- Movie Rating -

The Final Conflict: Omen III (1981)

| March 20, 1981

As a movie promising the last final battle between the forces of God and Satan, The Final Conflict flies pretty low.  That’s especially disappointing since this is the third in The Omen trilogy which has been building up to this point and promising the showdown to end all showdowns.  In the first movie Damian Thorn was born and became a demon child, the anti-Christ, the Son of Satan.  In the second he was a young teenager beginning to learn his power.  Here, reasonably enough, he is the CEO of a multi-national corporation and the Ambassador to Great Britain. 

Those steps leading to Damien’s domination of the world are pretty solid.  If Satan were going to take over the world, you might imagine that he would be crafty enough to do it from the inside out, work the world’s financial and political situation into such a state of chaos that he could slip in and take over (actually he could do just as well to sit back and let us do it ourselves).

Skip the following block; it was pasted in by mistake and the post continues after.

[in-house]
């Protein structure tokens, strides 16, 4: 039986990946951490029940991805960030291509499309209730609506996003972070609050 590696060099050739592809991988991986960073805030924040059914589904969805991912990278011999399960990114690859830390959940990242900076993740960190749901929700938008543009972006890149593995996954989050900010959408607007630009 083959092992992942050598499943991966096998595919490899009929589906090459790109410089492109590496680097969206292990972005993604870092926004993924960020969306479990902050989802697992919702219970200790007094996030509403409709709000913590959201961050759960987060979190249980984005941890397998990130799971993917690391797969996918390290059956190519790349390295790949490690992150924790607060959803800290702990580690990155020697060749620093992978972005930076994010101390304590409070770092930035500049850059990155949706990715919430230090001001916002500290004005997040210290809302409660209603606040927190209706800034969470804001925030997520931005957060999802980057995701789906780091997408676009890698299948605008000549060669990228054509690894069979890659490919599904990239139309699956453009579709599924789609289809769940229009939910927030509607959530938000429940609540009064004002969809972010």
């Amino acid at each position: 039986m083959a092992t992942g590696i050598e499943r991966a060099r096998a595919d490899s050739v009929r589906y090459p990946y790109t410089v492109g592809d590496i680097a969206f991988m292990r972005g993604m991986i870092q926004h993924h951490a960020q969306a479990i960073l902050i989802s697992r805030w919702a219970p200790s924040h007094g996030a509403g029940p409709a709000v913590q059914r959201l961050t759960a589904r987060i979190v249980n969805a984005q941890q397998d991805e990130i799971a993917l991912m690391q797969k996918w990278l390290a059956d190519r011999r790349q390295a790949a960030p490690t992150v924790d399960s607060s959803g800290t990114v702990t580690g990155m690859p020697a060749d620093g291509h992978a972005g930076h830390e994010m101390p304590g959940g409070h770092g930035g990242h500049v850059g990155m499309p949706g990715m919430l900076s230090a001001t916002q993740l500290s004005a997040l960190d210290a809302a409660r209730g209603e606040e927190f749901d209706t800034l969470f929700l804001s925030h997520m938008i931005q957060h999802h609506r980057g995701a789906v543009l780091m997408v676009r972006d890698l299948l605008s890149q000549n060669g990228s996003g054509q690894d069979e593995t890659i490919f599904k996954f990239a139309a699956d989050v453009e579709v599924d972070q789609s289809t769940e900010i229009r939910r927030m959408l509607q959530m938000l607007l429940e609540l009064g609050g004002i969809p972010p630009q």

The problem with these movies is that they are repetitious: Good people come to discover Damian’s lineage, try to kill him, and come to a gruesome end.  In the first movie David Warner had his head sliced off.  In the second, Meshach Taylor was sliced in half by a high-voltage wire.  Here Robert Alden commits suicide by shooting himself in a head.  The murders are a distraction to keep us from noticing that the movie isn’t really generating much of a global threat.  It promises what it can’t deliver.

Here Sam Neill plays Damien in a pretty menacing performance as a guy who can move from charming in public to intimidating in private and that’s a promise that, again, the movie doesn’t follow up on.  The plot has seven priests trying to kill him with seven sacred daggers and all meeting, again, gruesome fates.  And in the end, we are promised a final showdown.  We are promised that this will be the decisive battle to see who rules over mankind, and when it comes, it’s kind of weak and disappointing.  This time Jesus makes a cameo but he doesn’t do anything but stand there and look, I don’t know . . . disappointed?  Whatever it is, it’s unmoving, uninteresting, and really just disappointing.

About the Author:

Jerry Roberts is a film critic and operator of two websites, Armchair Cinema and Armchair Oscars.
(1981) View IMDB Filed in: Uncategorized